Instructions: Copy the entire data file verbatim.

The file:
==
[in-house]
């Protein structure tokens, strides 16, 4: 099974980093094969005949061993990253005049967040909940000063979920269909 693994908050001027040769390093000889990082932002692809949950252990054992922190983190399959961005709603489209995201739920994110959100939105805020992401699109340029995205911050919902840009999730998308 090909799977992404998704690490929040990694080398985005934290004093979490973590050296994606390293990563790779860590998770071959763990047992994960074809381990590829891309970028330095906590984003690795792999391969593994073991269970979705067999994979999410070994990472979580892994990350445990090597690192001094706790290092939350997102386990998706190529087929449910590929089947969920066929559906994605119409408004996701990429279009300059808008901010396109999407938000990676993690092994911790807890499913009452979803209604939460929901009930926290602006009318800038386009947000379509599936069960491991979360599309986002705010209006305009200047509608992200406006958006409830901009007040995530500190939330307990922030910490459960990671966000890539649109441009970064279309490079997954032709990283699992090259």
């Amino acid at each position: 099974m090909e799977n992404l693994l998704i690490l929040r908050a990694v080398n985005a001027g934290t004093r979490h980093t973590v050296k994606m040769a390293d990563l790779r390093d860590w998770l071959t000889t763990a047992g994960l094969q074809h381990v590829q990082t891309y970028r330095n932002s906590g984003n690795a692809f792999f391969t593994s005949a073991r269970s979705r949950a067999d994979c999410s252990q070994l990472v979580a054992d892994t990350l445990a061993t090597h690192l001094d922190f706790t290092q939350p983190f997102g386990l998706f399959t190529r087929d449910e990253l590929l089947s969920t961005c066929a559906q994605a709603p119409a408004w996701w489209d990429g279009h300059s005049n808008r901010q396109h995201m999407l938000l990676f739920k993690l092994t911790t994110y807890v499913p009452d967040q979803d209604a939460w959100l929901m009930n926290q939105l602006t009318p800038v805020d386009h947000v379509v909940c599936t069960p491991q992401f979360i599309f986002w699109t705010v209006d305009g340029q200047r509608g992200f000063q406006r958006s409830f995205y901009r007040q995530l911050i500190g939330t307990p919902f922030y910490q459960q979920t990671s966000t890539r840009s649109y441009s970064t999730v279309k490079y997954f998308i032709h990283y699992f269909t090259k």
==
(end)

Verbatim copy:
[in-house]
């Protein structure tokens, strides 16, 4: 099974980093094969005949061993990253005049967040909940000063979920269909 693994908050001027040769390093000889990082932002692809949950252990054992922190983190399959961005709603489209995201739920994110959100939105805020992401699109340029995205911050919902840009999730998308 090909799977992404998704690490929040990694080398985005934290004093979490973590050296994606390293990563790779860590998770071959763990047992994960074809381990590829891309970028330095906590984003690795792999391969593994073991269970979705067999994979999410070994990472979580892994990350445990090597690192001094706790290092939350997102386990998706190529087929449910590929089947969920066929559906994605119409408004996701990429279009300059808008901010396109999407938000990676993690092994911790807890499913009452979803209604939460929901009930926290602006009318800038386009947000379509599936069960491991979360599309986002705010209006305009200047509608992200406006958006409830901009007040995530500190939330307990922030910490459960990671966000890539649109441009970064279309490079997954032709990283699992090259």
């Amino acid at each position: 099974m090909e799977n992404l693994l998704i690490l929040r908050a990694v080398n985005a001027g934290t004093r979490h980093t973590v050296k994606m040769a390293d990563l790779r390093d860590w998770l071959t000889t763990a047992g994960l094969q074809h381990v590829q990082t891309y970028r330095n932002s906590g984003n690795a692809f792999f391969t593994s005949a073991r269970s979705r949950a067999d994979c999410s252990q070994l990472v979580a054992d892994t990350l445990a061993t090597h690192l001094d922190f706790t290092q939350p983190f997102g386990l998706f399959t190529r087929d449910e990253l590929l089947s969920t961005c066929a559906q994605a709603p119409a408004w996701w489209d990429g279009h300059s005049n808008r901010q396109h995201m999407l938000l990676f739920k993690l092994t911790t994110y807890v499913p009452d967040q979803d209604a939460w959100l929901m009930n926290q939105l602006t009318p800038v805020d386009h947000v379509v909940c599936t069960p491991q992401f979360i599309f986002w699109t705010v209006d305009g340029q200047r509608g992200f000063q406006r958006s409830f995205y901009r007040q995530l911050i500190g939330t307990p919902f922030y910490q459960q979920t990671s966000t890539r840009s649109y441009s970064t999730v279309k490079y997954f998308i032709h990283y699992f269909t090259k």